Catalytic Combustion of Ventilation Air Methane Released from Coal Mines

Setiawan, Adi (2015) Catalytic Combustion of Ventilation Air Methane Released from Coal Mines. Doctoral thesis, University of Newcastle.

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This thesis presents a series of investigation on catalytic combustion of lean methane mixtures emitted from coal mine ventilation air. The study involves catalyst preparation, catalytic activity and stability evaluation under simulated ventilation air methane(VAM) gas, and understanding the catalyst deactivation phenomena. The investigation on the chemical and physical properties of catalysts employed a number of techniques including nitrogen physisorption, hydrogen chemisorption, temperature-programmed desorption (TPD), powder X-ray diffraction (XRD), scanning electron microscopy (SEM), transmission electronic microscopy and X-ray photoelectron spectroscopy (XPS) analyses. Investigation on the influence of pre-treatment conditions on Pd/Al2O3 catalysts discloses significant differences in the light off temperatures and the extent of coke deposition, depending on whether the catalysts were pre-treated under oxidising or reducing conditions. The oxidised palladium catalysts were reduced by methane under reaction conditions and exhibited similar activity compared to catalysts which were activated under hydrogen. The long-term stability tests suggest that the primary factor responsible for low temperature catalyst deactivation is the water vapour present in the feed stream. Although no palladium hydroxide phase was observed during short-term experiment, extended exposure to wet feed results in the formation of palladium hydroxide, which appears to match the progressive deactivation of the Pd/Al2O3 catalyst. Introducing VAM dust causes a variation in catalytic activity originating from coal-dust ignition and the effect of chloride on the surface of the catalyst. Nevertheless, in the presence of inhibiting agents, an average methane conversion of higher than 75 % over 1,100 h was achieved at reaction temperatures below 600 ºC. Although supported Pd catalysts are higher in activity, nano-sized Co3O4 catalysts exhibit excellent stability. No changes in oxidation/chemical states were observed from the Co3O4 catalyst after time on stream experiments. In contrast, the presence of strongly bonded hydroxyl species on the surface of Fe2O3 catalysts highlights the role of water vapour in catalyst deactivation. Oxygen TPD shows that higher oxygen surface coverage of Co3O4 is suggested to be responsible for a higher activity in comparison with Fe2O3 catalysts. Co-precipitating gold particles with cobalt oxide or iron oxide does not enhance the activity of the catalyst, which is most likely due to blocking the active site of support by the gold particles. Enhanced hydrothermal stability was observed over a novel Pd/TS-1 catalyst during 1,900 h time-on-stream experiments, where a 90 % methane conversion level was successfully maintained at temperature < 500 °C. Surface oxygen mobility and coverage plays a major role for the activity and stability of this catalyst in the presence of a large excess of water. It was identified that water adsorption and in turn hydrophobicity of the catalyst support was a major factor influencing the long term stability of combustion catalysts. The hydrophobicity and competitive adsorption of water with oxygen is suggested to influence oxygen surface coverage and in turn apparent activation energy over the catalysts. Catalyst characterization of Pd/Al2O3 confirms that the deactivation is due to palladium migration and particle growth and is the most prominent in the presence of water in the feed. The formation of α-Al2O3 during long-term stability tests explains the changes in pore structures which is responsible for the re-dispersion of palladium particles. Four accelerated ageing procedures were performed with a target of mimicking the properties of long-term used catalysts. Interestingly, no formation of α-Al2O3 phase was found from the aged catalysts suggesting that, the transformation of alumina phase occurs at a very slow rate. Among the four procedures, ageing under wet-oxygen in helium provides the most similarity to the properties of long-term used catalysts. Increasing the aging temperature up to 830 °C leads to depletion of surface palladium, which permanently reduces the performance of the catalyst.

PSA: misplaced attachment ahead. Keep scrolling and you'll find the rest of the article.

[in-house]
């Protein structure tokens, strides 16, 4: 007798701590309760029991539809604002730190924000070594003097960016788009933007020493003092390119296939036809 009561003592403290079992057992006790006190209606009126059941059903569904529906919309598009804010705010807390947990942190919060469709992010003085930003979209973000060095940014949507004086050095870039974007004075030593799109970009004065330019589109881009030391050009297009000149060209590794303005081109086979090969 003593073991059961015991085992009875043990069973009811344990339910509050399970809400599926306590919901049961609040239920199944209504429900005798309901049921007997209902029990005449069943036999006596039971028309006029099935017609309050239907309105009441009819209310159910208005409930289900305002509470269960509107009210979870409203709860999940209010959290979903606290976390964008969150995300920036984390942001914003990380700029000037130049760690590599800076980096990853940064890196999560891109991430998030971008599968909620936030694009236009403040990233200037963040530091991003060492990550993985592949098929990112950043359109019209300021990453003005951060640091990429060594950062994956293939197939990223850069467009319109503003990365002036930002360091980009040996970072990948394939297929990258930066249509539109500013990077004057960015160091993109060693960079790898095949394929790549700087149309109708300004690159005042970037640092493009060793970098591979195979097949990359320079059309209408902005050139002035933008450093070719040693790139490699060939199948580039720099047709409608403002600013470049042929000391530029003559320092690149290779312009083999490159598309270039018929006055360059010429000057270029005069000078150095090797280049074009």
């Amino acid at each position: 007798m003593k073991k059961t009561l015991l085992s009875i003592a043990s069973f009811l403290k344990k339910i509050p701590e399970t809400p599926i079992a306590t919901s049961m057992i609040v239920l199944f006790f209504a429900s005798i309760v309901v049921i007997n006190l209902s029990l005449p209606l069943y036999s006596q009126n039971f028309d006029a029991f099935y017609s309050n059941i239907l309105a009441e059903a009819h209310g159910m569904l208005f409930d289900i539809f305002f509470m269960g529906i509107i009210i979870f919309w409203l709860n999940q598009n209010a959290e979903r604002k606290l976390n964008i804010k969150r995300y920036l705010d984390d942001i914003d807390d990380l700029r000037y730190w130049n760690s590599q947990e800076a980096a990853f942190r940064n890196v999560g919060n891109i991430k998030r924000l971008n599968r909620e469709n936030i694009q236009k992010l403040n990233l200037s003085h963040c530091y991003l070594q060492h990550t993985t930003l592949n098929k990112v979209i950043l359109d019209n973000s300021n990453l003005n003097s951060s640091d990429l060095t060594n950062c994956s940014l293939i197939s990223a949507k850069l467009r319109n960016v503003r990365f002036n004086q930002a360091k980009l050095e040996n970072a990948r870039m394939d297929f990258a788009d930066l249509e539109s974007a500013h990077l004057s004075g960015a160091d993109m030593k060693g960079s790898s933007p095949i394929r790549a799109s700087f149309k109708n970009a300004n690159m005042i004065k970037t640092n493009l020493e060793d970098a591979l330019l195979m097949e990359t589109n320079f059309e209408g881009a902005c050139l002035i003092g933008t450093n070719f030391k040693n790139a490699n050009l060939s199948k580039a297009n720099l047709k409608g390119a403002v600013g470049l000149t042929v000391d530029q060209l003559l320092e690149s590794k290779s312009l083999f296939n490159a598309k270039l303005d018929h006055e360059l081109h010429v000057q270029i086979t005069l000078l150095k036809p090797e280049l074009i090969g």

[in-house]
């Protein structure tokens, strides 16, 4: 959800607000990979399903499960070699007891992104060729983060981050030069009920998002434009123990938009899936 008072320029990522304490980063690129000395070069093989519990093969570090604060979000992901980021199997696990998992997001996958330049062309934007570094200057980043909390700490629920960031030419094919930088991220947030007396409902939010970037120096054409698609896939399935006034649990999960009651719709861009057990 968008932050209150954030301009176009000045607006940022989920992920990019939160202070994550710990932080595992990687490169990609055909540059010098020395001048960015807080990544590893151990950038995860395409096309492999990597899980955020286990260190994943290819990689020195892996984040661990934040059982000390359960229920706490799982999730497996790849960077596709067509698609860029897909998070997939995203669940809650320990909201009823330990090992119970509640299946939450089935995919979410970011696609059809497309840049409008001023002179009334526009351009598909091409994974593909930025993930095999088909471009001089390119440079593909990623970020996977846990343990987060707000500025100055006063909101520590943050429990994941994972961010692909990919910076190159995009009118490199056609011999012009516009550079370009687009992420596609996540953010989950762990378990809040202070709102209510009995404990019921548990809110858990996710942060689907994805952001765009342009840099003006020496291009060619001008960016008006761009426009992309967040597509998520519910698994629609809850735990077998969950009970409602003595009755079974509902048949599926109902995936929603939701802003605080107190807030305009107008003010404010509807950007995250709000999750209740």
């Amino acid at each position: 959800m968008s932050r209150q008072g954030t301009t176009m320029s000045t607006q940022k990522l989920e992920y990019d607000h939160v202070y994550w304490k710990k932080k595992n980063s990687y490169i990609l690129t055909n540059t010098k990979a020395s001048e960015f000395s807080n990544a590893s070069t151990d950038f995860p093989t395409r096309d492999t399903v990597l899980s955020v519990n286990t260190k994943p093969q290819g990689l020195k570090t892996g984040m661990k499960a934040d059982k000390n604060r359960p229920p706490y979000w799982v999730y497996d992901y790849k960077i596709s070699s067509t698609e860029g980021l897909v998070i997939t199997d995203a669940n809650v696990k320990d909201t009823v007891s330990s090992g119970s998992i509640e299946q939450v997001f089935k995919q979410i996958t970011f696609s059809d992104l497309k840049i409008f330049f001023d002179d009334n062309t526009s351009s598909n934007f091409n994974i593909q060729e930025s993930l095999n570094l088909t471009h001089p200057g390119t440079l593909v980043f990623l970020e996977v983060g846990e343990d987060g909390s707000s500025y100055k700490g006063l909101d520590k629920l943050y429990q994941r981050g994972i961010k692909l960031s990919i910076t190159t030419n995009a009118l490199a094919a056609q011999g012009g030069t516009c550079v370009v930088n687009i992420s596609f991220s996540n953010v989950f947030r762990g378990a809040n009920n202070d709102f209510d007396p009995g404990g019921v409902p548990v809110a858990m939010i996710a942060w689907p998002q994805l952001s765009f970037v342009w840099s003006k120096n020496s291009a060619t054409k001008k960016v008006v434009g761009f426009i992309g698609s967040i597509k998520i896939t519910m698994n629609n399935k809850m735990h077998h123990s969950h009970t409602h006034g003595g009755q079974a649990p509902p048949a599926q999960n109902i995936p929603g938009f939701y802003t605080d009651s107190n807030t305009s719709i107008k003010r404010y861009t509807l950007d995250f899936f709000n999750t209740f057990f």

Item Type: Thesis (Doctoral)
Subjects: T Technology & Engineering > TP Chemical engineering, Technology > Environmental Engineering
T Technology & Engineering > TJ Mechanical engineering and machinery
T Technology & Engineering > TP Chemical engineering, Technology
Divisions: Faculty of Engineering > Department of Mechanical Engineering
Depositing User: Adi Setiawan
Date Deposited: 11 Aug 2016 04:20
Last Modified: 11 Aug 2016 04:20

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